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Regulating multiple loops in power supply

Posted: 10 Apr 2015 ?? ?Print Version ?Bookmark and Share

Keywords:power supply? LED drivers? voltage? battery chargers? boost converter?

During my career as a power supply designer, the majority of the supplies I have designed have been single input, single output with a fixed regulated voltage. However, there are many situations where it is necessary to regulate something other than the output voltage.

For example, with LED drivers, it is often desirable to control the LED current. In battery chargers, the charging current is usually limited until the battery reaches a predefined voltage threshold; then the voltage is regulated. USB ports can only source a certain amount of current, which varies based on the application. In these cases, it is useful to be able to limit the input current. There are many different ways to accomplish these different functions. Let's go through a few examples and consider their associated tradeoffs.

For the first example, consider a battery charger where the output current is regulated to a certain level during fast-charging. Then a voltage loop takes over to regulate the battery voltage. Figure 1 shows the block diagram of an isolated flyback battery charger.

Figure 1: Isolated flyback for charging batteries.

During operation, only one of the control loops is active because the two are diode "ORed" together by D1. There are a couple of advantages to this approach. Both loops can provide very precise regulation. The compensation for each loop is separate, which makes it easier to properly stabilize both loops. During voltage regulation, there is an extra pole in the power stage that is not present during current regulation. One of the major drawbacks of this method occurs during rapid state changes.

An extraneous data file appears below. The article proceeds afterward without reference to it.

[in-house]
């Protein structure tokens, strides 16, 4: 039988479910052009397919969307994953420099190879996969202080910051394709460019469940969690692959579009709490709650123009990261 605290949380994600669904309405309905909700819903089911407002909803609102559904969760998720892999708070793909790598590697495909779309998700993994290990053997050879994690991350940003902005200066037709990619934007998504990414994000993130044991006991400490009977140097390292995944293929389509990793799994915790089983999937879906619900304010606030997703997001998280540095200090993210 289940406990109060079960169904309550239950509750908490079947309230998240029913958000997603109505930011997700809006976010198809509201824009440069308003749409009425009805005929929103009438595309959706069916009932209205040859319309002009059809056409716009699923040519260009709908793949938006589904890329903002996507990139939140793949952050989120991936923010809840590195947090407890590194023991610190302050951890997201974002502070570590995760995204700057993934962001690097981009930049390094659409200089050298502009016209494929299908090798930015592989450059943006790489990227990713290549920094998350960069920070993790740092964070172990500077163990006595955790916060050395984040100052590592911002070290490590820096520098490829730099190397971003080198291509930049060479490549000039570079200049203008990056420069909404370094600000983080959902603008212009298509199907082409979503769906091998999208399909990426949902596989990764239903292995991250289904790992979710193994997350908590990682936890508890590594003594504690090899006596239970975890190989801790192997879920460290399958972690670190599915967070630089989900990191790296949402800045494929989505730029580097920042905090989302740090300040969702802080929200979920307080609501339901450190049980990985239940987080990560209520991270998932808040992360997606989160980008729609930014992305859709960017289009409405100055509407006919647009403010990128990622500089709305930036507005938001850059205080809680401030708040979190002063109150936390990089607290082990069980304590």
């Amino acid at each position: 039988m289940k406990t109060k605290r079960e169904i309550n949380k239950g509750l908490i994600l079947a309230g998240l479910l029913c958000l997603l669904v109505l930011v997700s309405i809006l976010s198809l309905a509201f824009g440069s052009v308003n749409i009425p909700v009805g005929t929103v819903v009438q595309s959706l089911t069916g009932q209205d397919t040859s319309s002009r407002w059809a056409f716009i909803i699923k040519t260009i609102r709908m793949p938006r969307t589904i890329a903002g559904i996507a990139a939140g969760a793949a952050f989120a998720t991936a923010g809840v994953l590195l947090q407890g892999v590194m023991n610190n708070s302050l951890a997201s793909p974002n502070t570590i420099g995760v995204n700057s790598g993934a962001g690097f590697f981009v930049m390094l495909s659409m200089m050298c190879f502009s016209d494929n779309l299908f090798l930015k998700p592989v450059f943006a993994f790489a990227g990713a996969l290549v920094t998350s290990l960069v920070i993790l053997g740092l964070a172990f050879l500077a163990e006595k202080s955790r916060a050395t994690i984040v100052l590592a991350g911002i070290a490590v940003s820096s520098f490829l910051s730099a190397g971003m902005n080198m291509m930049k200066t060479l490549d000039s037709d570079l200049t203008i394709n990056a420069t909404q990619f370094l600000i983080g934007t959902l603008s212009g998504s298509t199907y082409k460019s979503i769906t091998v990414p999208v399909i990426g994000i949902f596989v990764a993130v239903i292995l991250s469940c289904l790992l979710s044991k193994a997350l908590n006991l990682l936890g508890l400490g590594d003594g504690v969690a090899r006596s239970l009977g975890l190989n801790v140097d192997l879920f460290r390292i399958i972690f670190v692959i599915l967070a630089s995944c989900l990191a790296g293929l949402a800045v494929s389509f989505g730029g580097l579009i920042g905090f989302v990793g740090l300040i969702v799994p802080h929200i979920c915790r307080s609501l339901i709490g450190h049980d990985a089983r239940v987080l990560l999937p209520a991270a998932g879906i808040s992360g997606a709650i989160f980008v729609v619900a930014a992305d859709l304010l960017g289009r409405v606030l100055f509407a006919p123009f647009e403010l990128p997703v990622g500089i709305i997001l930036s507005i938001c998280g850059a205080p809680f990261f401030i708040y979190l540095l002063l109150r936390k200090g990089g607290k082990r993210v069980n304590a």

When the power supply is operating in the current-regulation-mode, the voltage amplifier output is railed high. If the battery is removed, the current drops abruptly and the voltage loop needs to take over control. Because of the response time of the amplifier and compensation, this often leads to a condition where the power supply output overshoots. If compensation is adjusted to increase the mid-band loop gain, overshoot can be reduced. Another option is to add an extra diode (figure 1, D2) from the amplifier's output to the reference. This can help to clamp the amplifier's output to a lower voltage, preventing saturation and speeding up the response time. Another drawback of the multiple external amplifier method is that a separate reference and soft circuit need to be added. This increases the system's complexity and cost.

The second example comes from a boost converter designed to draw power from a USB port. The USB port, depending on type, can source 500 mA, 1A, 1.5A or even up to 3A. If an accessory tries to draw too much current, it can overload the bus and cause the port to overheat or shutdown the host device. One crude method is to monitor the input voltage and watch for it to fall below a certain threshold before reducing the load current. This method is okay, but not ideal. If the port contains a USB switch, this method could cause the port to continuously reset. If the current is not limited, it could cause more power to be drawn than the host can support. Another method for solving this issue is very similar to our battery charger example. However, this time we will regulate the input current and output voltage. Figure 2 shows the block diagram of an input current limited boost.

Figure 2: USB boost converter that regulates input current.


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